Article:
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Tarnish | Chemical Reaction on Certain Metals

 

heavily tarnished fork and spoon

 

 

Tarnish Can be Easily Removed


Tarnish is a chemical reaction that causes a discolouration to the outer layers of certain metals.  The most common problem that's encountered with tarnish is in relation to sterling silver.  Tarnish is caused primarily by sulpher containing gases in the air.

Sulphur dioxide (a chemical compound of suphur and oxygen) is a common air pollutant that comes from burning fossil fuels. It's also produced by most vehicles, domestic boilers and industrial machinery that burns fuel with a high sulphur content.  Burning fossil fuels provides us with about 80% of the energy we use.

Fossil fuels which include oil, coal and gas are formed from the fossilised remains of plants and animals that lived millions of years ago.  This is how the name 'fossil fuels' came about.  It's also produced naturally by active volcanoes.

The process of tarnish which is also known as oxidation affects copper, brass, sterling silver, aluminum and several other metals.  As the thickness of tarnish increases the colour changes.  What begins as a subtle yellowing on the surface of sterling silver will change to reddish brown to blue and finally black.  Interestingly the yolk of an egg which has a high sulphur content will cause a silver spoon to tarnish almost immediately.  Sulphur is usually the cause of any 'rotten egg' smells.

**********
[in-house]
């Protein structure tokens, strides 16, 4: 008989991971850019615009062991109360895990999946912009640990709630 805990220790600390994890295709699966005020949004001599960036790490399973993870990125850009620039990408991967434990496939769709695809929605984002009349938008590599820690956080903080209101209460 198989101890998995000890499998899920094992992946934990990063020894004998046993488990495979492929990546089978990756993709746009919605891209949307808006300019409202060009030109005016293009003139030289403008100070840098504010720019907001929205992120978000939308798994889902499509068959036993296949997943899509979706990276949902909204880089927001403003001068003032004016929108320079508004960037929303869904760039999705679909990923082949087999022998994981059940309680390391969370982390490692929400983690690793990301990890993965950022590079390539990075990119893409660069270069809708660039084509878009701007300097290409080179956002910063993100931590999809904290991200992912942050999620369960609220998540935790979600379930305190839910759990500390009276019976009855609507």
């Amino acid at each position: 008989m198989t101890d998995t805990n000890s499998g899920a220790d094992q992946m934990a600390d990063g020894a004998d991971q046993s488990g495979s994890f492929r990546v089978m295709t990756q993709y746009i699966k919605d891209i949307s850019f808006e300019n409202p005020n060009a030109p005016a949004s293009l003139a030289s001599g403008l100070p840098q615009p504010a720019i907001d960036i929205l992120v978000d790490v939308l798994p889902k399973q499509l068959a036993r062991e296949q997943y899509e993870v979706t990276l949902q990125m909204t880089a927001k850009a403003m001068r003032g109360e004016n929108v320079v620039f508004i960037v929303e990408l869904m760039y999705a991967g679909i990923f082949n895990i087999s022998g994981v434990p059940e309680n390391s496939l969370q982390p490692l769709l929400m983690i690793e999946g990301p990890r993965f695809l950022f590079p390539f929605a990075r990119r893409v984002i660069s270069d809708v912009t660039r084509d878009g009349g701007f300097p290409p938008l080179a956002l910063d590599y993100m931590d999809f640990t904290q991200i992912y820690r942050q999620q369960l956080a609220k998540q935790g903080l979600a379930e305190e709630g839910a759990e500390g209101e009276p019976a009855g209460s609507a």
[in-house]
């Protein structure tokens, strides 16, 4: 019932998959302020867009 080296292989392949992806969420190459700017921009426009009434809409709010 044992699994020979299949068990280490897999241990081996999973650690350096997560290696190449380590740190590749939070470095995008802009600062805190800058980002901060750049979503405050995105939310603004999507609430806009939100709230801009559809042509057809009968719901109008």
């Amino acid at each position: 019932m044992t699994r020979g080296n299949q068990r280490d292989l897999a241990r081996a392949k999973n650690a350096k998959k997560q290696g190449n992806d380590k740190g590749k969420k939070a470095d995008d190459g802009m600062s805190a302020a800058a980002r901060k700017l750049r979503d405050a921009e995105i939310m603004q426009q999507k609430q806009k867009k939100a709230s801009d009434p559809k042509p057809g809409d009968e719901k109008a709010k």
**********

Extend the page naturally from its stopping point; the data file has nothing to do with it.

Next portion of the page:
Other factors can speed up the process of tarnishing some of which include include humidity, perspiration which contains salt which is a corrosive, the latex in rubber gloves and also wool.  Paper, cardboard and foam packaging can also speed up the rate at which certain metals tarnish if any moisture happens to be present.  For this reason silica gel sachets are often included in packaging because they absorb moisture.

Tarnish is simply a film which covers the metal and does not cause any long term damage.  In fact it forms a seal which protects deeper layers from becoming tarnished.  It can usually be quite easily removed.

silver polishing cloth can be used to remove tarnish from sterling silver jewellery whilst various polishes can be used on household items.  Solutions are also available but should be used with caution because some contain chemicals which may leave marks on the metal.

Pure silver is fairly resistant to tarnishing but the alloys used to improve its strength and durability are not.

 

 

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